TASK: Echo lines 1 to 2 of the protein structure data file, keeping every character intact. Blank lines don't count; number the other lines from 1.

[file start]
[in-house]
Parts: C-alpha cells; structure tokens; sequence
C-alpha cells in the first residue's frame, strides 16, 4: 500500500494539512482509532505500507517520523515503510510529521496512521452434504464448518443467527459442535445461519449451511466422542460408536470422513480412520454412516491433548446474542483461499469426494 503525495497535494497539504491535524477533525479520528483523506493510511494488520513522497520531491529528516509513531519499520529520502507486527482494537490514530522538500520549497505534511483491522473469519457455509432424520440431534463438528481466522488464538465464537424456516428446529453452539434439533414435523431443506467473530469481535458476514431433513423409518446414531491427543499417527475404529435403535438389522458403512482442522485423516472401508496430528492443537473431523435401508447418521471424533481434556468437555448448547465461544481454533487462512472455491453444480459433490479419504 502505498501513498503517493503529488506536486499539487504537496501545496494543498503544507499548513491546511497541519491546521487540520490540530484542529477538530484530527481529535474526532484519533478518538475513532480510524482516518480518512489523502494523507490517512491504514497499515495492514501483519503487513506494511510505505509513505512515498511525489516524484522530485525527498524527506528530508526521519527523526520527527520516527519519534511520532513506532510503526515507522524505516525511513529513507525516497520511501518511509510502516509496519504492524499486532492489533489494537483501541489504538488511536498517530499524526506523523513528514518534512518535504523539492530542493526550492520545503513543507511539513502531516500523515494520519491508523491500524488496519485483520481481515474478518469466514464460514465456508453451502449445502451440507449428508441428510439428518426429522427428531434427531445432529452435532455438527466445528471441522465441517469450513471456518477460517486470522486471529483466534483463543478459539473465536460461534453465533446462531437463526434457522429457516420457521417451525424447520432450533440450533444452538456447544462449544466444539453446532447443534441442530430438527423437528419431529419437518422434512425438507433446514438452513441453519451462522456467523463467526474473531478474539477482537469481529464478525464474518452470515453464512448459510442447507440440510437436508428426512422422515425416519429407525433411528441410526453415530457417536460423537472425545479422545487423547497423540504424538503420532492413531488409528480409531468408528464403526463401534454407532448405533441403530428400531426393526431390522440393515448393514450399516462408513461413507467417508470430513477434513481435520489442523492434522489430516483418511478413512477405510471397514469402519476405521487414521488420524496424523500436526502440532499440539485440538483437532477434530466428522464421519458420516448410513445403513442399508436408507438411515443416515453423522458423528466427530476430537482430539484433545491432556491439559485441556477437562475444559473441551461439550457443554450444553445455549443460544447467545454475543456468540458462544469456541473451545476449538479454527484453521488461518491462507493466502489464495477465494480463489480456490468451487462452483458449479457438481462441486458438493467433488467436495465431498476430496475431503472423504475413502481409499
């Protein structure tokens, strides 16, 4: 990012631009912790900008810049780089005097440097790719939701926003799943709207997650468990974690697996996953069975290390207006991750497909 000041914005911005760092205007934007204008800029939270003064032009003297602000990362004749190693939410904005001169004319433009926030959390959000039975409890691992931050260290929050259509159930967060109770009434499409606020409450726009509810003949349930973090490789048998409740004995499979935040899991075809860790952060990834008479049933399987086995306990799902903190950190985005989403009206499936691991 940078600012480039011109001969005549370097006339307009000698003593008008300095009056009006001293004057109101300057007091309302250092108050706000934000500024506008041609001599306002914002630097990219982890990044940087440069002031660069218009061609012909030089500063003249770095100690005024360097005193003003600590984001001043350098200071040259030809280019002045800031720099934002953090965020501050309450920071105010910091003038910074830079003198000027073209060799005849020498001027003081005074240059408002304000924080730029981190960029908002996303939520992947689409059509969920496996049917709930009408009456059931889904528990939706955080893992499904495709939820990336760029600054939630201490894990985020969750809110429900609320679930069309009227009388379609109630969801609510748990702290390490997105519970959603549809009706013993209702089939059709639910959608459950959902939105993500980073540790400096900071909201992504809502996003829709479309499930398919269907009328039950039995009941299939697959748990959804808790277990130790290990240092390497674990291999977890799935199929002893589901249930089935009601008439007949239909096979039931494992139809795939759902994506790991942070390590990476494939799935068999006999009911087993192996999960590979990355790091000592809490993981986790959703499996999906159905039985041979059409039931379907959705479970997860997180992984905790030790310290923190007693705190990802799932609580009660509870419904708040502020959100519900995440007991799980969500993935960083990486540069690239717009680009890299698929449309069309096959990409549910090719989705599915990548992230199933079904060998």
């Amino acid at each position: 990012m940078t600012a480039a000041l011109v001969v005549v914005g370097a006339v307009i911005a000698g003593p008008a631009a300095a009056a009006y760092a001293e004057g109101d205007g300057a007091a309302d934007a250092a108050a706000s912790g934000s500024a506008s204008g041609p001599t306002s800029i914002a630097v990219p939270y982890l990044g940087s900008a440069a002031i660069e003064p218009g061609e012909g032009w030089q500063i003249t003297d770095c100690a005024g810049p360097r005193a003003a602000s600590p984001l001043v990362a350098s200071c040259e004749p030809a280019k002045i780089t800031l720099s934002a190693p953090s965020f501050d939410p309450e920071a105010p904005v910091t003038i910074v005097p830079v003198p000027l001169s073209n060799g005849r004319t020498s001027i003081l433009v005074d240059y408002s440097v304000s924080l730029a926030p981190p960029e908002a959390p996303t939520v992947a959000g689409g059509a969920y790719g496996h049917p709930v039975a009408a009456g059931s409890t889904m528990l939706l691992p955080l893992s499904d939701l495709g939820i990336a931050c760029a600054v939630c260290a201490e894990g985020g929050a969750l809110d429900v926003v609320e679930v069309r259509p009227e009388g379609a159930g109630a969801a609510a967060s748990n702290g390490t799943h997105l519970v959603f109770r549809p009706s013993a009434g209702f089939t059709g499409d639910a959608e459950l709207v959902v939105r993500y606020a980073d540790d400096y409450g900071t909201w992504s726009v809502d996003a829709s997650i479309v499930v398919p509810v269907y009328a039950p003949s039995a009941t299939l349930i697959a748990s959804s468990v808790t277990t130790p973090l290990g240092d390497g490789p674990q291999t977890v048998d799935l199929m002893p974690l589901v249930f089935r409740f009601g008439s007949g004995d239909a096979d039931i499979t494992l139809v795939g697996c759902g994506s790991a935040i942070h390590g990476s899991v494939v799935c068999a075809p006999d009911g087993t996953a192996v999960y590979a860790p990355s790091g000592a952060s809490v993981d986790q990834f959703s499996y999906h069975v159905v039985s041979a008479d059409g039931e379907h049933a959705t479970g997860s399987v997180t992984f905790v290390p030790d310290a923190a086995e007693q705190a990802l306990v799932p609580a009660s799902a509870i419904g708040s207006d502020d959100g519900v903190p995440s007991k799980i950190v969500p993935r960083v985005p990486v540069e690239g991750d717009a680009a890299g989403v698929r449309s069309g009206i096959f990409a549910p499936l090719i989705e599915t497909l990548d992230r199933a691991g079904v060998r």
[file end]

[in-house]
Parts: C-alpha cells; structure tokens; sequence